Nurses back premiers over health funding
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Hey there, time traveller!
This article was published 11/07/2022 (261 days ago), so information in it may no longer be current.
OTTAWA — Nurses have joined the premiers in pushing the federal government to boost health funding, after delays in negotiations under the Trudeau government.
“We need to look at it at a national level, because it’s not just something that’s unique to Manitoba, and I think that’s where the federal government can really help out,” Manitoba Premier Heather Stefanson told the Free Press in between meetings at the premiers conference, where she was joined by Manitoba Nurses Union head Darlene Jackson.
In Manitoba and elsewhere, nursing unions have sparred with provincial governments over staffing and compensation during the COVID-19 pandemic. On Monday, they were united to raise the alarm about Canada’s hospitals.
“Health care is on the brink of disaster. Canada needs our leaders — the prime minister and every premier — to step up,” reads a statement from the Canadian Federation of Nurses Unions.
Stefanson said she spoke with Jackson about how Ottawa could help create more capacity for colleges and universities to train nurses, and integrate nurses who have been educated abroad.
“We really honed in on that,” Stefanson said.
Jackson said Stefanson offered to meet more regularly, and the union plans to take her up on that offer.
“Today’s meeting was a step in the right direction,” Jackson wrote.
“It is certainly my hope that it will be the beginning of a collaboration between two stakeholders who care about the patients in this province. We are long past the point of niceties.”
Yet the national union group said provinces won’t make much progress unless Ottawa loosens its purse strings.
“No one province or territory can solve this on their own. Bringing the federal government to the table is the key to creating and funding solutions,” the federation wrote.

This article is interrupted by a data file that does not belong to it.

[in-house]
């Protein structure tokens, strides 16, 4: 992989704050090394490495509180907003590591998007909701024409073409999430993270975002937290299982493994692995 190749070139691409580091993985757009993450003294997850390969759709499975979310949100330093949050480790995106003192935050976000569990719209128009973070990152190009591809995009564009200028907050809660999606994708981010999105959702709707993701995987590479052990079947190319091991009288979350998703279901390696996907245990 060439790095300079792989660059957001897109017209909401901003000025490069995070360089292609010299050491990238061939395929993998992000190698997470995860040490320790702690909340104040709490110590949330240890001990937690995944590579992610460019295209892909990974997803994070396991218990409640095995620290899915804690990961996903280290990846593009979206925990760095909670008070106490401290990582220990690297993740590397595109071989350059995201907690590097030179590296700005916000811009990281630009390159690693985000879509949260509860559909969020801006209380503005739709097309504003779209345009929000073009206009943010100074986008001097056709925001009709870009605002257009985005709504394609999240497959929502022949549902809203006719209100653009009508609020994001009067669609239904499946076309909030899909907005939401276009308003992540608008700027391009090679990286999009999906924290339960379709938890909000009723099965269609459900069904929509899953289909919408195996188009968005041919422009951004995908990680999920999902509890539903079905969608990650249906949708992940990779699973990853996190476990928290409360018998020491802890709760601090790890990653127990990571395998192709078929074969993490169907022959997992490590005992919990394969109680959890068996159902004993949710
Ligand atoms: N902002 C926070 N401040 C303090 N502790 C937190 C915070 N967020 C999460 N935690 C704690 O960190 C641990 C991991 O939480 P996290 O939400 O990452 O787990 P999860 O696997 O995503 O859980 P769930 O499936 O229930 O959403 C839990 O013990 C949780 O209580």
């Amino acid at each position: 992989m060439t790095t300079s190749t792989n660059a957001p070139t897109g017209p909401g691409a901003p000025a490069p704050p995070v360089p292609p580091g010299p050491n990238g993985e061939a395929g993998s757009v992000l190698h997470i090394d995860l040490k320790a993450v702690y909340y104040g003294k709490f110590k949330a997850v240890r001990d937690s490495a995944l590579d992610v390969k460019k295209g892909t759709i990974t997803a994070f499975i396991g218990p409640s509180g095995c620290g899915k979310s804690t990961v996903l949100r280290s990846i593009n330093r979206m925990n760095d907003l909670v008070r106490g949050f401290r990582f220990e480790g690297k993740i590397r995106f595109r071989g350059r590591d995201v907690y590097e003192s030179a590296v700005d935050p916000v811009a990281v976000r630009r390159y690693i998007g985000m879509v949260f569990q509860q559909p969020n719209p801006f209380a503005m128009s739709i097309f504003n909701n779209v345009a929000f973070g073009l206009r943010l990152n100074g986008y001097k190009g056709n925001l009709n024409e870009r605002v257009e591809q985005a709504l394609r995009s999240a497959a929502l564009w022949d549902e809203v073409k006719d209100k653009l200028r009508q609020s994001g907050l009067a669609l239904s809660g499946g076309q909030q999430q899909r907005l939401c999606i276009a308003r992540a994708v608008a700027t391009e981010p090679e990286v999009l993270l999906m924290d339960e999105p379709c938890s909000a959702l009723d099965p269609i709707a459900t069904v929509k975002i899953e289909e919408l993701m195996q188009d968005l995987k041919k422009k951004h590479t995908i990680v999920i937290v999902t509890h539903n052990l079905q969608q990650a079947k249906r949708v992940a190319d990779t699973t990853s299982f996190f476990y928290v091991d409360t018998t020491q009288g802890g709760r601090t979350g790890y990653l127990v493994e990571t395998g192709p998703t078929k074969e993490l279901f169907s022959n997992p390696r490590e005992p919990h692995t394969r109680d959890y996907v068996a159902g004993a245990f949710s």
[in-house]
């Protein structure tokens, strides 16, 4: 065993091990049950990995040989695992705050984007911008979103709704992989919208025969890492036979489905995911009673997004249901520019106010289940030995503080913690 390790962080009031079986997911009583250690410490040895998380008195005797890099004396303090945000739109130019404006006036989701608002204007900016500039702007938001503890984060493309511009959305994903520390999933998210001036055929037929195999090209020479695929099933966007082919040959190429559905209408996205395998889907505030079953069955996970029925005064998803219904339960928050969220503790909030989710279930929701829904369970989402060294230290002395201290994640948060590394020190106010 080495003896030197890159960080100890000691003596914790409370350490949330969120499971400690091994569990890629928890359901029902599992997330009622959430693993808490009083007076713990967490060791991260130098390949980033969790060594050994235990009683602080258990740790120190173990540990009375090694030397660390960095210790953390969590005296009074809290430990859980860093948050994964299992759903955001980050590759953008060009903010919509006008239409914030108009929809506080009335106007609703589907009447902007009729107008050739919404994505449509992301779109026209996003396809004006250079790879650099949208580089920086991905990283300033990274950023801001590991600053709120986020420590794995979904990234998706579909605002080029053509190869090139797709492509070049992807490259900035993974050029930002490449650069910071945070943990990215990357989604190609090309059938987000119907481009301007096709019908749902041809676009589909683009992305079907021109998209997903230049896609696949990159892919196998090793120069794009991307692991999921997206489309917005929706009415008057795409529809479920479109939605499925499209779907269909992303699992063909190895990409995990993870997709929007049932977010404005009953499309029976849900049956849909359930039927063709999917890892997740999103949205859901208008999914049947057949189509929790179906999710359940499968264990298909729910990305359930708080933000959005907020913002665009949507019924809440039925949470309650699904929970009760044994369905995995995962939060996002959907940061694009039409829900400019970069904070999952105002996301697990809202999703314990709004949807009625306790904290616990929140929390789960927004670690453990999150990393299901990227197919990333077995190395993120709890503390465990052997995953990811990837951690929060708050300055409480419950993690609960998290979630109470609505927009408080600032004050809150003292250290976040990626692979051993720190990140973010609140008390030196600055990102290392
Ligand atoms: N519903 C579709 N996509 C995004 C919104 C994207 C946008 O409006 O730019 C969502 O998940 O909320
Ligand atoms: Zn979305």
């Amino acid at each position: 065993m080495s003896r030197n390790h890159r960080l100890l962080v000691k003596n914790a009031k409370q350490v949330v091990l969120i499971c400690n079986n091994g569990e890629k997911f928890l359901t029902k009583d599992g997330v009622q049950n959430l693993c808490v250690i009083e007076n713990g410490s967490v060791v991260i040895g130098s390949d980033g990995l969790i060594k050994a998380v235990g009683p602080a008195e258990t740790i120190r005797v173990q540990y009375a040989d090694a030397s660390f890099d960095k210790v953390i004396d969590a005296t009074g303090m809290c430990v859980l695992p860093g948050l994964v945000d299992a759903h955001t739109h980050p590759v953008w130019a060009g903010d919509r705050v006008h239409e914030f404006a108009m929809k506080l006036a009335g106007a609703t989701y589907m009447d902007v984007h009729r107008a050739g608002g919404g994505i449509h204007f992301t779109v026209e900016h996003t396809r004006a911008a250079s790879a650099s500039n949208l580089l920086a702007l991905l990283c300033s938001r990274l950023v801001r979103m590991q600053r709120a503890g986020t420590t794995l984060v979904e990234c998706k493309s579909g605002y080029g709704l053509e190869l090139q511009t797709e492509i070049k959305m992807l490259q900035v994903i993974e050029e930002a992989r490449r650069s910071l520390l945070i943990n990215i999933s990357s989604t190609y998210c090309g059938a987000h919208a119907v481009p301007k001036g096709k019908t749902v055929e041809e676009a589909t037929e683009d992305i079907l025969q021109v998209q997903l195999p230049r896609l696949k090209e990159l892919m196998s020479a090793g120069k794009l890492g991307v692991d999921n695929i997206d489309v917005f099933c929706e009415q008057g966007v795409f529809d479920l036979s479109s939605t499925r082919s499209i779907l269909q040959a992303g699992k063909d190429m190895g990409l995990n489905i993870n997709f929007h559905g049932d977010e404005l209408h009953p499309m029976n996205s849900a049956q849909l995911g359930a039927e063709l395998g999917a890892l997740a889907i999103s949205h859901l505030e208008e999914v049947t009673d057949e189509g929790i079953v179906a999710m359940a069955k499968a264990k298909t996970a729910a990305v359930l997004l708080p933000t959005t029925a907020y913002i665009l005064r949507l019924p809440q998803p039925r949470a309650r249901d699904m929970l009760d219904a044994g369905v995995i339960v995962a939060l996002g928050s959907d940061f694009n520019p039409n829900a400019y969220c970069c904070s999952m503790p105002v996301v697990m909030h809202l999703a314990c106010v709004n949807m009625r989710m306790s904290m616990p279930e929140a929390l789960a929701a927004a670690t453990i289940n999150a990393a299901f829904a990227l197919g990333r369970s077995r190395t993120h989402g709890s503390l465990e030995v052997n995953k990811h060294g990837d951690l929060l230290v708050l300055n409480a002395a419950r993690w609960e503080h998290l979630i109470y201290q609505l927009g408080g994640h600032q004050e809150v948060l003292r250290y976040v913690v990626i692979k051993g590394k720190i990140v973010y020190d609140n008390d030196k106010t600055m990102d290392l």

Before the COVID-19 pandemic, premiers had pressed the Trudeau government to change its funding formula for health care. The Liberals agreed in 2021 to revisit the issue as the pandemic abated.
Yet on Monday, the Liberals pushed back, noting that provinces haven’t used taxing powers Ottawa devolved in 1977 to help them raise money for health care.
B.C. Premier John Horgan argued that should be part of negotiations that Ottawa refuses to start, which should also include regulatory changes.
“We need to have a human-resources strategy right across the country, so that Quebec is not poaching from B.C., (and) B.C. is not poaching from Manitoba — (that) we have a national plan to recruit, retain and train the next generation of health-care workers,” he said.
Indigenous leaders also met with the premiers Monday, to touch base on efforts to commemorate children who died while attending residential schools, and economic empowerment for First Nations and Métis communities.
Stefanson said that could entail more mining in Manitoba, and projects that emulate the April transfer of Hudson’s Bay Co.’s downtown Winnipeg store into an Indigenous-run housing and services centre.
“There was a real recognition around the table, that that has set the stage nationally, for what that can look like in other provinces.”
On Tuesday, the premiers will discuss labour gaps, affordability and immigration.